June 7 and 8, Bids and Dibs Consignment Store, 19 S. National Avenue is having an all-you-can-cram-into-a-bag-sale for $5.

The hours of the shop are 9 a.m. to 6 p.m.

Red Ram Motel Gets Repurposed

The Red Ram Motel on North National Avenue near U.S. Hwy. 54.

Fort Scott Community College closed on the purchase of the Red Ram Motel, 701 N. National Avenue, on May 30, 2018, for $90,000.

“The Patel’s (the former owners of the motel) donated $20,000 to the  FSCC Endowment Fund,”  FSCC President Alysia Johnston said.

The FSCC plan is to repurpose and clean up the property to be used for student housing for the college, according to Johnston. The property will become a part of the campus and therefore tax exempt.

When complete, the new student housing will be called the Greyhound Lodge.

“We are getting a code footprint on it by Ag Engineering (Uniontown), when that is done we will send it to the state and the city,” Johnston said.

Currently, the college is taking bids for cleaning the property of trees and other unwanted items, she said.

“We had at least three people interested in the Red Ram Motel sign,” Johnston said. “Rhonda Dunn (Fort Scott’s Community Development Director) suggested using it for a fundraiser.

There are 21 units at the lodge, with the possibility of 42 students.

Each room will have a small refrigerator and microwave oven.

Students can still purchase a modified meal plan if they will be eating on campus, which is across town to the south of the lodge property.

A two-bedroom apartment on the property will be remodeled for an assistant coach to live in for security and supervision duties, she said.

The current lobby area will be turned into a computer lab.

Behind the lab will be a student laundry facility and behind that will be a student lounge with adjacent student kitchen.

The old swimming pool area will be converted into an outdoor eating area complete with grills, a gazebo, and picnic tables, Johnston said.

“The cost to students will be $300 per month,  which includes everything except food,” Johnston said.

The lodge is expected to be ready for students in mid-August, Johnston said.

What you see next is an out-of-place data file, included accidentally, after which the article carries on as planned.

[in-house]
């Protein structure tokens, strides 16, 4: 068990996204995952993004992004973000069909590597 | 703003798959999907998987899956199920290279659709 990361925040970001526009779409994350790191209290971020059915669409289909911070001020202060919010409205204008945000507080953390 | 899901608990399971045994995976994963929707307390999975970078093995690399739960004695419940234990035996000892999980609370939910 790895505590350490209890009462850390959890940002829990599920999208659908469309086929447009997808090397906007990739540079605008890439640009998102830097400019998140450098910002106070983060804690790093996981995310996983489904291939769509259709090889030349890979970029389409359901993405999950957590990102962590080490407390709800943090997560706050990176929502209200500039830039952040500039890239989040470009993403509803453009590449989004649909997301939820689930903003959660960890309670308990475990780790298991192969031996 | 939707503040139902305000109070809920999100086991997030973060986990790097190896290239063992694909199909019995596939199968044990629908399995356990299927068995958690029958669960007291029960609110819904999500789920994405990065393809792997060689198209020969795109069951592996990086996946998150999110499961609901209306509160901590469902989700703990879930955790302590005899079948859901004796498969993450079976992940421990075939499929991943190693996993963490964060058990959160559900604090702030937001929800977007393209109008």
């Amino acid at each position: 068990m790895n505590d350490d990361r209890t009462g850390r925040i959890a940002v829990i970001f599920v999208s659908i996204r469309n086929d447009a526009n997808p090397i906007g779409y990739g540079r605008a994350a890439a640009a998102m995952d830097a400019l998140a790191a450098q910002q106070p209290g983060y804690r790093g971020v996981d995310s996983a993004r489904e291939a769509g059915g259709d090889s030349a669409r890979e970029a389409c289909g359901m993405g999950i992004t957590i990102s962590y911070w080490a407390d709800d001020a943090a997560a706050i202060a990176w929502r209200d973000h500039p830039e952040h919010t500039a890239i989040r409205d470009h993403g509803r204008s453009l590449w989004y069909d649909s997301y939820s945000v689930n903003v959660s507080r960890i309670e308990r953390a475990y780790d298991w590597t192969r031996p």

“It’s been fun to start the transformation,” Johnston said. “We hope to have a ribbon cutting at some point.”

Chamber Coffee at The Keyhold Thursday at 8 a.m.

Join us for the weekly Chamber Coffee!

Hosted By
Keyhole Youth Center
at Keyhole Youth Center, 1002 S. Main St.
Thursday June 7, 2018
Click here for the Keyhole Youth Center’s Facebook page.
Chamber members and guests are encouraged to attend for networking, community announcements, and to learn about the hosting business or organization.
Members may pay $1 to make an announcement about an upcoming event, special/sale/discount, or news of any kind.
Upcoming Coffees:
June 14th – The Lavender Patch Farm
June 21st – BEACON Food Pantry
June 28th – Skitch’s Inc.
July 5th  – No Coffee

Cornerstone Bible Church Purchases New Property

Pastor Ben Workman and family stand in front of the newly purchased property of Cornerstone Bible Church, at Lowman and 6th streets in Fort Scott.

Since March 2018 there has been new activity at the long-vacant building at 6th and Lowman streets.

The old medical office building is being transformed into a house of worship by a Southern Baptist Church Plant, Cornerstone Bible Church.

The church is a Southern Baptist Cooperating Church, a part of the Southern Baptist Convention.

“From what I gather, it was a church plant to reach those without a church,” Pastor Ben Workman said.

The church plant was started about eight years ago.

Workman has been the pastor for five years.

“I came here as a single man, got married and have two kids now,” Workman said.

“They took a chance with a young seminary guy.”

The people met in a home for a period, then rented the Old Congregational Church at 502 National Avenue for a few years, he said.

“We loved working with the HPA (Historial Preservation Association) but couldn’t do anything in the building (to modify it) and we had to work around the events they have,” Pastor Workman said.

Presently the church has 16  adult members, average attendance is 25, Workman said.

The church body is in the process of renovating the former office building at 524 S. Lowman into a worship center with the help of the Oklahoma Baptist Association.

“They are doing a mission trip to come here providing labor and some materials for the renovation,” Workman said.

Members of the church will provide meals, hospitality and provide some labor for the reno project, he said.

The project will be June 18-22 at the church site.

The church is having a garage sale Friday, June 8 and Saturday, June 9 to help raise funds for materials for the renovation.